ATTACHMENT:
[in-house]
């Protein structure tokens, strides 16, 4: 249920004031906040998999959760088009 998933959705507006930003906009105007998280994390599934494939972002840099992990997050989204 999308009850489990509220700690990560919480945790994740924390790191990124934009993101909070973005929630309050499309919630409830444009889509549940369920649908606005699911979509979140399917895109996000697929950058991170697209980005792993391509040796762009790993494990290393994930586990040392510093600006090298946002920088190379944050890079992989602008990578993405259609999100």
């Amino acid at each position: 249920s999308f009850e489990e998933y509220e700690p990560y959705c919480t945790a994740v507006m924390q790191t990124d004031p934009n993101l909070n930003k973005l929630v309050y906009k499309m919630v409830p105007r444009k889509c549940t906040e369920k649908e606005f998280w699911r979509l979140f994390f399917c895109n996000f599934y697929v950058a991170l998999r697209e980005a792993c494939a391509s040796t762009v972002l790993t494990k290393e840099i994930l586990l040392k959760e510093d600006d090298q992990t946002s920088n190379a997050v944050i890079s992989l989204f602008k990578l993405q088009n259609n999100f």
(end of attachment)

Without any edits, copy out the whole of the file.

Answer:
[in-house]
């Protein structure tokens, strides 16, 4: 249920004031906040998999959760088009 998933959705507006930003906009105007998280994390599934494939972002840099992990997050989204 999308009850489990509220700690990560919480945790994740924390790191990124934009993101909070973005929630309050499309919630409830444009889509549940369920649908606005699911979509979140399917895109996000697929950058991170697209980005792993391509040796762009790993494990290393994930586990040392510093600006090298946002920088190379944050890079992989602008990578993405259609999100």
């Amino acid at each position: 249920s999308f009850e489990e998933y509220e700690p990560y959705c919480t945790a994740v507006m924390q790191t990124d004031p934009n993101l909070n930003k973005l929630v309050y906009k499309m919630v409830p105007r444009k889509c549940t906040e369920k649908e606005f998280w699911r979509l979140f994390f399917c895109n996000f599934y697929v950058a991170l998999r697209e980005a792993c494939a391509s040796t762009v972002l790993t494990k290393e840099i994930l586990l040392k959760e510093d600006d090298q992990t946002s920088n190379a997050v944050i890079s992989l989204f602008k990578l993405q088009n259609n999100f």